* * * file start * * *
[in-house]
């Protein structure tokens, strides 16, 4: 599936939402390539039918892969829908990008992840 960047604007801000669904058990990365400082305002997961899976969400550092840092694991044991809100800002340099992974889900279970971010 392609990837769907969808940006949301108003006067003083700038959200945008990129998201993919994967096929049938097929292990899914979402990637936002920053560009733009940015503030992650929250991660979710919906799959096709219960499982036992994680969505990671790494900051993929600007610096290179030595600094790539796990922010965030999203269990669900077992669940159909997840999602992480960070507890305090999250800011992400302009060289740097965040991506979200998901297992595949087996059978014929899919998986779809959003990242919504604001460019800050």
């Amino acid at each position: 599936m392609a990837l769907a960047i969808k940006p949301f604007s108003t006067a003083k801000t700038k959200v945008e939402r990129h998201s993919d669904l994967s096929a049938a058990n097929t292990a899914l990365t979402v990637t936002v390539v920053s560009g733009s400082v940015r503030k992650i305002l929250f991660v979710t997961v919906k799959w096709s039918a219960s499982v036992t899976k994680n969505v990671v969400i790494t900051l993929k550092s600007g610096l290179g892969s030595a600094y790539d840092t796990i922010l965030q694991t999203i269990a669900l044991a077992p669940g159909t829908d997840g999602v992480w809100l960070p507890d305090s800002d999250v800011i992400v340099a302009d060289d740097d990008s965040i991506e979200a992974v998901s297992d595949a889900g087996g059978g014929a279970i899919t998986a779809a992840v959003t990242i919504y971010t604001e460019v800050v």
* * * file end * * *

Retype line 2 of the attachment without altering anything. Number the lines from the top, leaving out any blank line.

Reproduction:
């Protein structure tokens, strides 16, 4: 599936939402390539039918892969829908990008992840 960047604007801000669904058990990365400082305002997961899976969400550092840092694991044991809100800002340099992974889900279970971010 392609990837769907969808940006949301108003006067003083700038959200945008990129998201993919994967096929049938097929292990899914979402990637936002920053560009733009940015503030992650929250991660979710919906799959096709219960499982036992994680969505990671790494900051993929600007610096290179030595600094790539796990922010965030999203269990669900077992669940159909997840999602992480960070507890305090999250800011992400302009060289740097965040991506979200998901297992595949087996059978014929899919998986779809959003990242919504604001460019800050």